My Contractor Didnt Pay the Subcontractor!
General contractors often use the money from the current job to pay for the last job. And, the current jobs completion is often tied to the contractors ability to get a future job. If the contractor has a slow month, then it is possible that subcontractors may try to enforce mechanics and materialman liens against the house. And, to many unsuspecting homeowners, these liens are often valid.
If a homeowner receives a notice of the intention to enforce a lien against her house, then the homeowner should immediately contact an attorney. Time is of the essence. Further, the Texas Property Code maintains fairly severe penalties against general contractors in these situations. The applicable law is called the Construction Trust Fund Act. Under the law, both subcontractors and homeowners are beneficiaries of the construction trust funds. If a subcontractor does not get paid even though the homeowner has paid for that part of the contract, then the general contractor can face criminal prosecution, even a felony. This places added pressure on the general contractor to make things right. Additionally, the homeowners attorney may pursue certain civil actions against the general contractor. And, it will be absolutely necessary to try to stave off any unrelenting subcontractors that try to foreclose on the home.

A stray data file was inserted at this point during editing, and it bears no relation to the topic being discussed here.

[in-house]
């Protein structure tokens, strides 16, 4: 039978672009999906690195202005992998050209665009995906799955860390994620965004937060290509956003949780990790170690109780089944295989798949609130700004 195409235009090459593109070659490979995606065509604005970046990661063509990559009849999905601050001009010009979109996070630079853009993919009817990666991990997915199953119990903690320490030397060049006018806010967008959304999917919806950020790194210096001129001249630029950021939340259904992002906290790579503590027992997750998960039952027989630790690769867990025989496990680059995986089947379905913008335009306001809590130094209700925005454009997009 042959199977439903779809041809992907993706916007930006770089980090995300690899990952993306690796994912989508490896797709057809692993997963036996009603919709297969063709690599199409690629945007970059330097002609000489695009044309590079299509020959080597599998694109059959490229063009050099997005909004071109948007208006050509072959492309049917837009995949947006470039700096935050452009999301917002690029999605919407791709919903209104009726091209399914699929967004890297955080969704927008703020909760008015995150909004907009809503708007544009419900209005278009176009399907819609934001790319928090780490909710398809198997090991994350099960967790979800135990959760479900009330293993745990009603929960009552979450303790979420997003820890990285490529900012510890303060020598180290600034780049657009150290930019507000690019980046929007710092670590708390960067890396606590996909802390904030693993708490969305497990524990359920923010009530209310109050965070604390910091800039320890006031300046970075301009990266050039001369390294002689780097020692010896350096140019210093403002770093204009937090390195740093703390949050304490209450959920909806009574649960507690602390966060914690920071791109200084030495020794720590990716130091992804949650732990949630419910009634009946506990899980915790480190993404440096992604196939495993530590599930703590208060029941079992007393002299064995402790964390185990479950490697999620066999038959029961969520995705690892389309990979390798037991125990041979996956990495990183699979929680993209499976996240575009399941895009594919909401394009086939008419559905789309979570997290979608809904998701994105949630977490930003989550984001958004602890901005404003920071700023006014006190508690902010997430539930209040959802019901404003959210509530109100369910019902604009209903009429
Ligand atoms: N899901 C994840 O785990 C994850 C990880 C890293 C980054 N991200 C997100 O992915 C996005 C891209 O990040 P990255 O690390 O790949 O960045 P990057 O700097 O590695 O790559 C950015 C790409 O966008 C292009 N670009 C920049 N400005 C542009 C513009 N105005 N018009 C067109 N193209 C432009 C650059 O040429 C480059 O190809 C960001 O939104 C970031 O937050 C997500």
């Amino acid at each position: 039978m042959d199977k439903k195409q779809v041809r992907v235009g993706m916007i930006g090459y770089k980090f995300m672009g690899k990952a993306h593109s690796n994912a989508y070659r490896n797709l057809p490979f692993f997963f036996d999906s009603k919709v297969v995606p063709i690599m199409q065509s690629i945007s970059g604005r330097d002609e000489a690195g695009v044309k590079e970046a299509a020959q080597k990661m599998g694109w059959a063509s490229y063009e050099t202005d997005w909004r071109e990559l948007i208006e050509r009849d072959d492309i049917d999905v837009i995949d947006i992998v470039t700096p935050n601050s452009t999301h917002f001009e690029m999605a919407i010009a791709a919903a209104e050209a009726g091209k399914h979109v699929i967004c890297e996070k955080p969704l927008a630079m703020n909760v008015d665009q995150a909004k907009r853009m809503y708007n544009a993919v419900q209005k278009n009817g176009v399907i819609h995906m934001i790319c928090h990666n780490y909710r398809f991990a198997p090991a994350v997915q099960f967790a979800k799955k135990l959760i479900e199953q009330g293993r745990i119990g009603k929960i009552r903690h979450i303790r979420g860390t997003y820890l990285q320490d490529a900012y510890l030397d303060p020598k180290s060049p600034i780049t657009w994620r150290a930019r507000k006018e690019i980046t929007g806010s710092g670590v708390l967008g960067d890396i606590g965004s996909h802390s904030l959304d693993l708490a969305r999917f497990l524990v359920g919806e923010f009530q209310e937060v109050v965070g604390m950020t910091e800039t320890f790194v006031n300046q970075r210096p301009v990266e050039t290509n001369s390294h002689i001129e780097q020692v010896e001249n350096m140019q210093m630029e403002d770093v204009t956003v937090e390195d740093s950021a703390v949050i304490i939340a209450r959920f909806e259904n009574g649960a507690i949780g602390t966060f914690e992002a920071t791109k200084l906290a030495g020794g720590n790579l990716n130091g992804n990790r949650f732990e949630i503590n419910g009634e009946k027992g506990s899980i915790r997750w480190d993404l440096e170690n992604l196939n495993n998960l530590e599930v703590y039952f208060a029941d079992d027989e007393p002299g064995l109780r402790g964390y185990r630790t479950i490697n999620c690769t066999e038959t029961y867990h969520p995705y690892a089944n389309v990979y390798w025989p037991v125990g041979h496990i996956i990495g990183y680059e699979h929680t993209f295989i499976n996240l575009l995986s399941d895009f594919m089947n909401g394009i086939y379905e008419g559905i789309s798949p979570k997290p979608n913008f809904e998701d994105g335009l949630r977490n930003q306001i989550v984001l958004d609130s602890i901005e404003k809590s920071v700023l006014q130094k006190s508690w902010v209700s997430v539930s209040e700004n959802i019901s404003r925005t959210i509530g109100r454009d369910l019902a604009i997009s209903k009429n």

Part of the problem arises because, in Texas, general contractors neither have to be licensed nor bonded. Therefore, anyone that can afford a magnetic sign to place on his truck becomes a contractor, especially after a hail storm. However, steps can be taken to mitigate the risks.
First, homeowners are advised to do some research. The research should expand beyond asking a couple of friends. The City of Frisco maintains a blacklist, so to speak, of contractors that are not currently allowed to obtain permits. It would be wise to check that list before making a down payment on a job.
Second, try to find a bonded contractor. Bonded contractors are rare in Texas because of the cost of bonding. Further, they can be more expensive. However, it does not hurt to ask.
Third, if the contractor is not bonded (again, most are not), the homeowner should maintain as much control over the checkbook as possible. In fact, it is recommended that the homeowner writes the checks to the subcontractors to make sure that they get paid.
Fourth, it does not hurt to have an attorney either draft or review the contract.
Finally, for contracts over $5,000, the Construction Trust Fund Act requires the general contractor to place construction funds into an operating account and provide the homeowner accountings. The homeowner should demand compliance with this statute.
If the homeowner does not take these steps (and sometimes even if s/he does), then the homeowner could find herself having to make the uncomfortable position of having to pay twice for the same work. Again, if it happens to you, hire a local attorney to assist you.
Robert Newton is an attorney based in Frisco, Texas, that practices real estate law, business law, and estate planning. This post is meant for informational purposes only and does not constitute legal advice.